What to do with a broken violin peg, or a leaky euphonium? For students in the Los Angeles Unified School District, such a predicament doesn’t mean catastrophe. They have at their disposal a repair shop where a quartet of dedicated individuals attend to damaged instruments, restoring them to exemplary condition.
This repair shop is the focus of a new documentary directed by Ben Proudfoot and Kris Bowers (Oscar-nominated for A Concerto Is a Conversation), The Last Repair Shop, which made its world premiere at the Telluride Film Festival on Saturday. The finality of the title alludes to a salient fact about this shop tucked away in an unprepossessing corner of Los Angeles: “It is… the last American city to provide freely repaired instruments to its public school students.”
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Bowers is a pianist and composer who has scored numerous films and television series, including Green Book, King Richard, Bridgerton, the upcoming The Color Purple, and Ava DuVernay’s Origin, which premieres at the Venice Film Festival on Wednesday. He also happens to be a graduate of the LAUSD and benefitted from the district’s music program.
“For me as a pianist, my only option to play an instrument in the school was the instrument that they had there,” he told Deadline as we chatted at the Telluride Music Company on Colorado Ave. “If that instrument wasn’t kept in good shape, I wonder if I would’ve developed as personal of a connection to it when I was there every day. But then you look at how many kids can’t afford to have instruments at home, and they really rely on these school instruments to be able to play and to be in working order.”
Proudfoot, an Oscar winner himself for The Queen of Basketball, is a musician as well, although he would demur.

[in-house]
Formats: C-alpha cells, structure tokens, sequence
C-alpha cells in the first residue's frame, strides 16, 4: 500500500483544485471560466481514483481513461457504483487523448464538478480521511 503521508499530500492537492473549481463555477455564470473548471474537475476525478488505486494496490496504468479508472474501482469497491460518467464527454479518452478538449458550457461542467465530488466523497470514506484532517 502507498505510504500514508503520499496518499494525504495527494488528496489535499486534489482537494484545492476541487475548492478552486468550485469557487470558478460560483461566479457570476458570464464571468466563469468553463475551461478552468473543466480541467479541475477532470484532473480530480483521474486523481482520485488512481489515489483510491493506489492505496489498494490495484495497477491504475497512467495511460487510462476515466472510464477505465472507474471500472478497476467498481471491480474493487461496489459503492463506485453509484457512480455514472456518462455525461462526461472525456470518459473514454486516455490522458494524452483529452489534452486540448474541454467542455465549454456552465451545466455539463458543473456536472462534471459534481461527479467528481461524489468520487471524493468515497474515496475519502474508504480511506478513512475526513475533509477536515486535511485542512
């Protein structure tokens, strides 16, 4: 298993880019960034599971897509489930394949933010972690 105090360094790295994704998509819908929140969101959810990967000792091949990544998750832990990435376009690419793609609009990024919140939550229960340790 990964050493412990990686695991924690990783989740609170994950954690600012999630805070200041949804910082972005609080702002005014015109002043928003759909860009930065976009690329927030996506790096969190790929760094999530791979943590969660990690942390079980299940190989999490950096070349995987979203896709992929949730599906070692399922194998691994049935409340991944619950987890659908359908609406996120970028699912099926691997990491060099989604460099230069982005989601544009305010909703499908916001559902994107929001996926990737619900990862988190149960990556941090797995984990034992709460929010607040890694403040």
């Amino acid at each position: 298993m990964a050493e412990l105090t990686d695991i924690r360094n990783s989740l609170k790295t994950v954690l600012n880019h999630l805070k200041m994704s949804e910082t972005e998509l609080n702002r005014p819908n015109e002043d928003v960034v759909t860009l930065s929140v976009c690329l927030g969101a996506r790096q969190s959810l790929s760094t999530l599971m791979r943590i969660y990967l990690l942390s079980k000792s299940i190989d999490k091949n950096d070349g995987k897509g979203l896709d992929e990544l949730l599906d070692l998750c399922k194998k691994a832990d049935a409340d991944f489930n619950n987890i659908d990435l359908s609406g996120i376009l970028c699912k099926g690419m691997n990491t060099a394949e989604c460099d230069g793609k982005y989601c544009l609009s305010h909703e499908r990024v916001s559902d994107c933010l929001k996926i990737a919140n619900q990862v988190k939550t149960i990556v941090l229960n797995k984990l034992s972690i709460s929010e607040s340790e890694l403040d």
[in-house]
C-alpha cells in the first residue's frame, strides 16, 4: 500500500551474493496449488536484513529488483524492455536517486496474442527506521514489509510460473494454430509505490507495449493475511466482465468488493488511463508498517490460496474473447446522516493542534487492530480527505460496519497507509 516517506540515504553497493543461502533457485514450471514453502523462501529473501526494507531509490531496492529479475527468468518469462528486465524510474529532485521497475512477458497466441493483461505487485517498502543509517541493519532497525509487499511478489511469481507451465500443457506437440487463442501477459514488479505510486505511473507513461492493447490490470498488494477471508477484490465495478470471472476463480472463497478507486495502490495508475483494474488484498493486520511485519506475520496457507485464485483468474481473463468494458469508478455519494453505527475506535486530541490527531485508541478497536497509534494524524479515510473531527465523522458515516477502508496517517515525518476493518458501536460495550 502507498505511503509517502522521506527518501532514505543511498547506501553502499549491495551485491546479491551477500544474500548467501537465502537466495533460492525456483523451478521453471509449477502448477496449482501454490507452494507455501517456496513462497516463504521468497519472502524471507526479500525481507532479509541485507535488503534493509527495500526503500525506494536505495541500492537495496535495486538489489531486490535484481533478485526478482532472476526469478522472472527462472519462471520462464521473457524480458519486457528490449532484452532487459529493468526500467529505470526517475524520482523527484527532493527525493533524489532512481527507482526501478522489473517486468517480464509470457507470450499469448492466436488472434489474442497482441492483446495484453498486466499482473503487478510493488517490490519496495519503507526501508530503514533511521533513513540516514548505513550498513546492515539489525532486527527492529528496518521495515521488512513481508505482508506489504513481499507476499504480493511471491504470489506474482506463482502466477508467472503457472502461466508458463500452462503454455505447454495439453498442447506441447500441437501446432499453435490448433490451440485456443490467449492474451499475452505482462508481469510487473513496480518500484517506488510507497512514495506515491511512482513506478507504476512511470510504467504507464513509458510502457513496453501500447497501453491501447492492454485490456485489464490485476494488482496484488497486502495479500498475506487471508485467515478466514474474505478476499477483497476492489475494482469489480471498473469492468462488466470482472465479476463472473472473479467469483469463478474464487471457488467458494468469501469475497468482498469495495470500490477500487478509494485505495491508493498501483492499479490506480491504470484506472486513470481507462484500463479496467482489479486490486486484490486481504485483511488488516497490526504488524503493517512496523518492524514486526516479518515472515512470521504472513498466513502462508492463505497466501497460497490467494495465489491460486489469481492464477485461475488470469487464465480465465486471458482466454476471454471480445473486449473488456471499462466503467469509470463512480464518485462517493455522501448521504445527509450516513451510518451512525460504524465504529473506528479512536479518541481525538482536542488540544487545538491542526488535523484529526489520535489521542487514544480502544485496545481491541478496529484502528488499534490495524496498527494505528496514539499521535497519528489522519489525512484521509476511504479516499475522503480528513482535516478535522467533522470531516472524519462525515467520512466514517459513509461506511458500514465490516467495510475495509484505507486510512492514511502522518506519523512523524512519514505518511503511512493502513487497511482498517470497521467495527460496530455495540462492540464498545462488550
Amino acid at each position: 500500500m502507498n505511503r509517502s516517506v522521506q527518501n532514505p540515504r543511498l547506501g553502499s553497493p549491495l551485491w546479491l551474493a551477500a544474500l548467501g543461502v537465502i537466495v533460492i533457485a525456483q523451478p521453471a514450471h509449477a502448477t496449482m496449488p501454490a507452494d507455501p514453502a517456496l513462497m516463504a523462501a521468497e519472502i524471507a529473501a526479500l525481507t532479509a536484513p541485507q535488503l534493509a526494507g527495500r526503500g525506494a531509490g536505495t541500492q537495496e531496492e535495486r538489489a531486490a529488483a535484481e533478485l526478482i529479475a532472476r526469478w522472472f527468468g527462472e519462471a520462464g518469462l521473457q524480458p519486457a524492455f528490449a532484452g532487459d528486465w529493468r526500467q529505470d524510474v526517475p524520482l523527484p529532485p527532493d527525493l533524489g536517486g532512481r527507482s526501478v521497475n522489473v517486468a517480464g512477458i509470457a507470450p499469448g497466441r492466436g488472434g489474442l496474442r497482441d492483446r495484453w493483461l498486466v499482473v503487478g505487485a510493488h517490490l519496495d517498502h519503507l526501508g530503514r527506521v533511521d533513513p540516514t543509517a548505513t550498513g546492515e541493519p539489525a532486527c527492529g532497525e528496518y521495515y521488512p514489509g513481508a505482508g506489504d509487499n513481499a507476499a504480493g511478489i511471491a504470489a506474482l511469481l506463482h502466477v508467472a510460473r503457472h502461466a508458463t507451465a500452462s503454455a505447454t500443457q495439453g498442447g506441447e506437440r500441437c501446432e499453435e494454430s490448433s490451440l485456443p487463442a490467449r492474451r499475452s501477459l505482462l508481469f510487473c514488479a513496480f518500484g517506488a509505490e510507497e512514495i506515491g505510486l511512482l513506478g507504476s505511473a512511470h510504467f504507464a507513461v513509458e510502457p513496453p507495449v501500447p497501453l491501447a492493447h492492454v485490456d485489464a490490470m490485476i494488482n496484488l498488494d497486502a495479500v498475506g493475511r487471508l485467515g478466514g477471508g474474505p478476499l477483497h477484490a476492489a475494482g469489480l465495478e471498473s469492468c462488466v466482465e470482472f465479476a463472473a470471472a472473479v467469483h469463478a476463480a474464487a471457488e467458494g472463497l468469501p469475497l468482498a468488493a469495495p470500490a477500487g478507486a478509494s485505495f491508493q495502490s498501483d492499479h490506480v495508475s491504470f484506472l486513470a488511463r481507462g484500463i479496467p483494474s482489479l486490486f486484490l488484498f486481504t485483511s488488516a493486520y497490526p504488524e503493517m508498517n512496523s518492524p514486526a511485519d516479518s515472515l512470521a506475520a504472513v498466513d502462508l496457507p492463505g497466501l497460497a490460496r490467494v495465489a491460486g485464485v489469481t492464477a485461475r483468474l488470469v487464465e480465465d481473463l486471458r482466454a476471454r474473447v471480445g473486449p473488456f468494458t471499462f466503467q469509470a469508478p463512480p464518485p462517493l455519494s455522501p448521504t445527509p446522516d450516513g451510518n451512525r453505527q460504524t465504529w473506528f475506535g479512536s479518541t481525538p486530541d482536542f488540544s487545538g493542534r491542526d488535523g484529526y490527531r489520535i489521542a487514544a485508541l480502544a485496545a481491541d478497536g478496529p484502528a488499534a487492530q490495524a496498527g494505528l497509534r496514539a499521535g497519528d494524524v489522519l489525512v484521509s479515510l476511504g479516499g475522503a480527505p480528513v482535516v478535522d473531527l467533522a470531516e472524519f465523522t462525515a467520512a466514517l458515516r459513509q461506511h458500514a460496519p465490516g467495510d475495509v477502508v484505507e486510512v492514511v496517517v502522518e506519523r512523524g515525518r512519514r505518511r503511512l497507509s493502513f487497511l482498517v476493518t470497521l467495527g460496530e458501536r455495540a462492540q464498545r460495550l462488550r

“I was just curious about this shop,” Proudfoot explained about the origins of the project. “I’ve made a lot of craftspeople films, and so I had started going down there and poking around and shooting.”
He discovered Dana Atkinson repairing stringed instruments, Duane Michaels looking after woodwinds, Paty Moreno on the brass beat, and overseeing it all, Steve Bagmanyan, who’s also a piano tuner. The four shared remarkable personal journeys that had led them on circuitous paths to the shop. Moreno emigrated from Mexico, struggling as a single mom just to feed her two kids.
“The first person I talked to was Paty, and I was just rolling in a bath of tears at the end of that discussion,” Proudfoot recalled. “And then it was Duane who opened for Elvis’s biggest night [in 1975, playing with his band Bodie Mountain Express]. And then Dana, who took you to the core of what it means to think you’re broken and then to realize that you’re not. And then Steve… you kind of just assume he’s like the bean counter, overseer of the whole thing. And then you realize he’s kind of got the best story of all and is a piano tuner himself.”
Bagmanyan, part of the Armenian minority of Azerbaijan, had to flee his country in the midst of persecution of his ethnic group. He came to America speaking virtually no English.
For a filmmaker, the odds aren’t good that every character you interview for a documentary will turn out to be incredibly compelling. “We kept finding four leaf clovers, basically,” Proudfoot said. “And I remember saying to Jeremy [Lambert, producer], I’ve never seen a concentration of amazing stories matched with visuals that I’ve seen in this little shop.”